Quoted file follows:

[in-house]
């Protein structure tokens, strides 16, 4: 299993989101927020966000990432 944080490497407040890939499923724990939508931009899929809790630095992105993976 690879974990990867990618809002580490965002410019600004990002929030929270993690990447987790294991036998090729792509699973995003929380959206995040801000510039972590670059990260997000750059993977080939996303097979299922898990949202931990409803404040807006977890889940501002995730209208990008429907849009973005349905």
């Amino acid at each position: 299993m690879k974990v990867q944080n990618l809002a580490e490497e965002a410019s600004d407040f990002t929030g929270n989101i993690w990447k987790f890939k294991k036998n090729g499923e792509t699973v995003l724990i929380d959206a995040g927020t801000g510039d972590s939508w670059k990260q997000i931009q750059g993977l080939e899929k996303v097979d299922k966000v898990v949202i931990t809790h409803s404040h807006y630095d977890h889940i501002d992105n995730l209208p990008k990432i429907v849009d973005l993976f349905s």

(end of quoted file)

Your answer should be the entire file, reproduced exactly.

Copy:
[in-house]
């Protein structure tokens, strides 16, 4: 299993989101927020966000990432 944080490497407040890939499923724990939508931009899929809790630095992105993976 690879974990990867990618809002580490965002410019600004990002929030929270993690990447987790294991036998090729792509699973995003929380959206995040801000510039972590670059990260997000750059993977080939996303097979299922898990949202931990409803404040807006977890889940501002995730209208990008429907849009973005349905």
């Amino acid at each position: 299993m690879k974990v990867q944080n990618l809002a580490e490497e965002a410019s600004d407040f990002t929030g929270n989101i993690w990447k987790f890939k294991k036998n090729g499923e792509t699973v995003l724990i929380d959206a995040g927020t801000g510039d972590s939508w670059k990260q997000i931009q750059g993977l080939e899929k996303v097979d299922k966000v898990v949202i931990t809790h409803s404040h807006y630095d977890h889940i501002d992105n995730l209208p990008k990432i429907v849009d973005l993976f349905s």